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Top 10 Ways To Protect Yourself From Getting Ripped Off at a Pageant

11, August 2017

There are thousands of pageants to choose from in the world. As many of us are aware, pageantry can sometimes come with a hefty price tag. It's important to be a well-informed consumer so that you are investing your time and money into reputable systems. Nobody likes the feeling of being ripped off! Although sad but true, contestants do need to protect themselves from the potential scammers and poorly run systems that prey on contestants' hard earned money. Don't fall victim to a rip-off or scam pageant. The most important thing you need to do here is research, research, research!

Top 10 Ways To Protect Yourself From Getting Ripped Off at a Pageant

1. Ask the director questions After you've expressed interest in a particular pageant, ask the director questions. Good directors are there to help you succeed as a contestant. 

Take detailed notes on the questions you've asked and answers you've received, including dates and who you've spoken with. Some questions are best to have answered in writing, so don't be afraid to send an email or two with those important questions. Any kick back or lack of responses on his or her part to deliver solid answers should serve as a red flag. Let these red flags serve as warning signs that the pageant might be in trouble and perhaps you should look elsewhere.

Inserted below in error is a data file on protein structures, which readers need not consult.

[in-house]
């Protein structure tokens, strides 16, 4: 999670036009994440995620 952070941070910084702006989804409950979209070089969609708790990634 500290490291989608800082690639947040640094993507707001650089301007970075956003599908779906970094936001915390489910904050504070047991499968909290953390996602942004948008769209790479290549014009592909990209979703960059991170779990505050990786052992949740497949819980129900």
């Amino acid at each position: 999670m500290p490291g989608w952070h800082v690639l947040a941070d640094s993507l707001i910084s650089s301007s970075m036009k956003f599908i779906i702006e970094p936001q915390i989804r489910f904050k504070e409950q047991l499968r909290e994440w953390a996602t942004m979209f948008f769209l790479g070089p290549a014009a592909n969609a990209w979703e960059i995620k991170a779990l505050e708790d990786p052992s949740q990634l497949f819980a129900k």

2. Scour the web The good thing about competing in a new pageant in the age of technology is that the information is readily available at your fingertips. Use this tool to your advantage to get a well-rounded of view of what the pageant might be like ahead of time.

"There are tons of online resources to check out pageants, whether that is watching videos on YouTube, viewing photo albums on Facebook, reading reviews or reading their website," said Mary Swenson, pageant coach and owner of Confidence & Poise, LLC. "You should be able to know what you are getting into and what to expect for the most part." If you're not finding a lot of good information, ask yourself if it's too good to be true or just not well established enough to sink your time, money and effort into.

National Elite Pageants 2017 sister queens and trusted director at a recent appearance. Photo: iamlailasimone Instagram National Elite Pageants 2017 sister queens and trusted director at a recent appearance. Photo: iamlailasimone Instagram

3. Read the contracts I spent over ten years selling real estate and learned the hard way early on in my career to always read the fine print. Always. You never know what could be lurking in those teeny fonts!